UWindsor alum Mike Sonne has always been a baseball guy.
He plays baseball. He coaches baseball. He’s a fan.
But recently, Dr. Sonne went from being just any baseball guy to being the baseball guy, snagging a job with the Chicago Cubs as the major league club’s new baseball scientist.
What’s a baseball scientist?
“Everyone asks that,” said Sonne.
Sonne uses his expertise in biomechanics to figure out how hard a player can work before performance diminishes or injury is inevitable.
“The idea is to optimize performance,” he explained. “I look at how safely we can get our players on the field performing at their maximum for as long as possible.”
Sonne is part of the Cubs’ research and development department. Without giving too much away, Sonne said the size and scope of the Cubs’ tech team rivals that of any start-up in Silicon Valley. The department collects data on every player in the franchise — from the Cubs’ starting pitcher to young hitters on the club’s farm teams. It collects data on players from rival teams, too.
Sonne takes all that data and runs it through a model he originally designed to predict muscle fatigue in automotive assembly-line workers.
“My job is to figure out how to translate this data into actionable items.” Using a pitcher as an example, Sonne said he can go to the coach and say, “Get this person on the mound more, or maybe they need to skip a start.”
Sonne says there’s no magic to what he does — you just need to know what to look for.
“When you have a good understanding of how muscles fatigue, you can see subtle changes in movement patterns,” he said.
Comparing what he sees to the data collected, he can predict when players need rest to get back at the top of their games.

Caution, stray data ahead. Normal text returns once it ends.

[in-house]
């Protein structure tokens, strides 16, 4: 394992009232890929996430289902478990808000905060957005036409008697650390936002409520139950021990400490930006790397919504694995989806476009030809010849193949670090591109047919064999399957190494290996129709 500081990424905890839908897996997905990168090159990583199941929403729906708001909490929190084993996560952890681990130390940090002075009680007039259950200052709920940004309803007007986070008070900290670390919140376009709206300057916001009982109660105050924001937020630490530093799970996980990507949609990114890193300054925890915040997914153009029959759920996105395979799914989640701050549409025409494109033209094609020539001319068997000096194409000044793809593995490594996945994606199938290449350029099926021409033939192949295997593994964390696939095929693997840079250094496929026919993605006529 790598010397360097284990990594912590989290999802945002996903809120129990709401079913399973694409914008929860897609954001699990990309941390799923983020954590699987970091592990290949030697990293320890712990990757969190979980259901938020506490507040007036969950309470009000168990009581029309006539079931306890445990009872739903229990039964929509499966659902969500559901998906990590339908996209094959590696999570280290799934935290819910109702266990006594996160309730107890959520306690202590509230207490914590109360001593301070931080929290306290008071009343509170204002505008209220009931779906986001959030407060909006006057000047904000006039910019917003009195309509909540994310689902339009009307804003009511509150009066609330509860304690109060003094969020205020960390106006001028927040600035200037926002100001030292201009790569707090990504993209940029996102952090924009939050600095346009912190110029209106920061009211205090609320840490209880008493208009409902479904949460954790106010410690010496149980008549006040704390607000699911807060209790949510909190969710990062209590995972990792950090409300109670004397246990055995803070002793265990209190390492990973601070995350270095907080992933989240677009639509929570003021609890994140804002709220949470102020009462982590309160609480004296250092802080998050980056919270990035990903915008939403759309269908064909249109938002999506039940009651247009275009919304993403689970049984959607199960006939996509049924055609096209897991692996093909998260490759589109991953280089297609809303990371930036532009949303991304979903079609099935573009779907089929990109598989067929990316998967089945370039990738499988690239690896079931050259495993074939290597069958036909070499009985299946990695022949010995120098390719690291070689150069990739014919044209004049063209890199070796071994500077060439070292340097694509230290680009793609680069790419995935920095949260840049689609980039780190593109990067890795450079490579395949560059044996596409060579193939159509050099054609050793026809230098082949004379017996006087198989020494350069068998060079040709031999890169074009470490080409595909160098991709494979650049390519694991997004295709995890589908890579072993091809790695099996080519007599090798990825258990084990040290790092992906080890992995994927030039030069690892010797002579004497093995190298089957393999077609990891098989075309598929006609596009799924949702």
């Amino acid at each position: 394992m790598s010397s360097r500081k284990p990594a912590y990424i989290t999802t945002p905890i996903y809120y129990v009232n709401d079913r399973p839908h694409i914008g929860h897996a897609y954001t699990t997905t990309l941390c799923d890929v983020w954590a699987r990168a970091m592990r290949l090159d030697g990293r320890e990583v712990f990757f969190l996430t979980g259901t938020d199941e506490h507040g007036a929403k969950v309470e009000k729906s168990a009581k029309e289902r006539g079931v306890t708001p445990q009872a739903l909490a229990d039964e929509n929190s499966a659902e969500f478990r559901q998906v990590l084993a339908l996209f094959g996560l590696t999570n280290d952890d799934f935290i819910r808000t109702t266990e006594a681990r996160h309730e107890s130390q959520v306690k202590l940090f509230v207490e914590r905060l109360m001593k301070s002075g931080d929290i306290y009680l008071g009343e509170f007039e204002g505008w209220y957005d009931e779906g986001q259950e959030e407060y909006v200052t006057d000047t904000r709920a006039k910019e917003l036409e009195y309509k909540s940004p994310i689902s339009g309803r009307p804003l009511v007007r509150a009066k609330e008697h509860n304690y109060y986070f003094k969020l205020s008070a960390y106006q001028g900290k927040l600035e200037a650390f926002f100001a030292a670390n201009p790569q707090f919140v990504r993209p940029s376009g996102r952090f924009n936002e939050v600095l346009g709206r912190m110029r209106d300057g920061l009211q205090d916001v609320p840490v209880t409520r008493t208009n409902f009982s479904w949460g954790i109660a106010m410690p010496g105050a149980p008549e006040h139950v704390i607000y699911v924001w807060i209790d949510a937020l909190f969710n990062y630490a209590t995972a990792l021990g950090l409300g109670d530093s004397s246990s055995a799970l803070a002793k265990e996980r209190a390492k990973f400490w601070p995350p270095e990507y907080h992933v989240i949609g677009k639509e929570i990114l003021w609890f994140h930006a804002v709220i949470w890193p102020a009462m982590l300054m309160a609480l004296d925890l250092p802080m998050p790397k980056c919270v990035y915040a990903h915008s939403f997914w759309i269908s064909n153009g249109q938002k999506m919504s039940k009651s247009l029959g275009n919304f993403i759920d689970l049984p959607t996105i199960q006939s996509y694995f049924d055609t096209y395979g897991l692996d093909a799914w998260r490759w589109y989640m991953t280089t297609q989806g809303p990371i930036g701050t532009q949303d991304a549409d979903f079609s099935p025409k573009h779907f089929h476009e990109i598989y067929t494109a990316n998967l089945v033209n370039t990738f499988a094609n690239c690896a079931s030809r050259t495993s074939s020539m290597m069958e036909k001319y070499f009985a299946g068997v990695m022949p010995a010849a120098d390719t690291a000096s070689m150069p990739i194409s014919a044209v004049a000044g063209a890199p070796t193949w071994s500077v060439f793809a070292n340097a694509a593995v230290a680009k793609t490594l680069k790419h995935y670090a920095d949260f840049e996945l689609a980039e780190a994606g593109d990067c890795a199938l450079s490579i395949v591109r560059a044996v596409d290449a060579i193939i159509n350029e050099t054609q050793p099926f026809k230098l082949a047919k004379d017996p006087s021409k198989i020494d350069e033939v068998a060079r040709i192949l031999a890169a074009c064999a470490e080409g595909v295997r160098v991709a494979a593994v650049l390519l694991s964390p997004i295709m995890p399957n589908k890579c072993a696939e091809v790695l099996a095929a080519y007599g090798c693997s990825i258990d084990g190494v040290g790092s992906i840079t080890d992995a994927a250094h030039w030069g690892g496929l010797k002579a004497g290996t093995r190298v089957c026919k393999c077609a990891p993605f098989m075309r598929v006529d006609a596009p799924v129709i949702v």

Sonne, 39, said he never dreamed of becoming a baseball scientist.
“I don’t think my dreams were ever so audacious to think this was possible.”
He graduated from Belle River high school intent on studying music.
“My guidance counsellor told me if I took kinesiology, I could only be a gym teacher,” he said wryly.
After completing his bachelor’s degree in human kinetics, he worked for two years as an ergonomist in Ottawa and Michigan before returning to UWindsor for master’s studies. During grad school, he worked with kinesiology professor Dave Andrews researching the body movements of assembly-line workers in the automotive industry.
“I definitely loved the HK program there,” he said.
For his PhD, he attended McMaster University and conducted further research on autoworkers with former UWindsor professor Jim Potvin.
Throughout his time at UWindsor, Sonne was the trainer for the Lancers football team. A helmet the team gave him when he graduated remains on display in the bedroom of his Hamilton home.
As part of this UWindsor master’s education, Sonne did an internship with an ergonomics tech company. When the company later folded, Sonne started his own.
His company allowed clients to use cellphones to analyze joint angles to improve ergonomic design. After completing his doctoral degree, Sonne worked for the Occupation Health Clinics for Ontario Workers in Hamilton.
He started blogging about sports, applying his expertise on forces, posture, and repetition to what professional baseball players do. Among other topics, he wrote about how the introduction of a pitch clock would put major-league pitchers at higher risk of injury.
“I ended up getting a pretty significant social media presence,” he said.
Sports sites and publications such as Fangraphs and The Athletic approached him about becoming a freelance writer. That led to an article in Sports Illustrated.
Then came a call from Craig Breslow, assistant general manager of the Chicago Cubs and a former Major League Baseball pitcher himself.
Breslow brought Sonne in for a team education seminar. Afterwards the two men exchanged texts about a possible role with the club.
They inked a deal in October.
Sonne spends some time at Wrigley Field each month, but spends most of his time on the road, visiting farm teams in Iowa, Tennessee, and South Carolina.
Hamilton, where Sonne is a player-coach with the Steel City Inclusive Softball Association, will remain his home base.
His parents, Patsy and Brian, still live in Windsor, a place he called home from the time he was seven.
Like when he was a boy, he revels in the magnificence of the game.
“I’m always amazed when I watch a pitcher throw,” he said. “They are so outside normal human function…. It’s a beautiful celebration of what can go right with the human body.”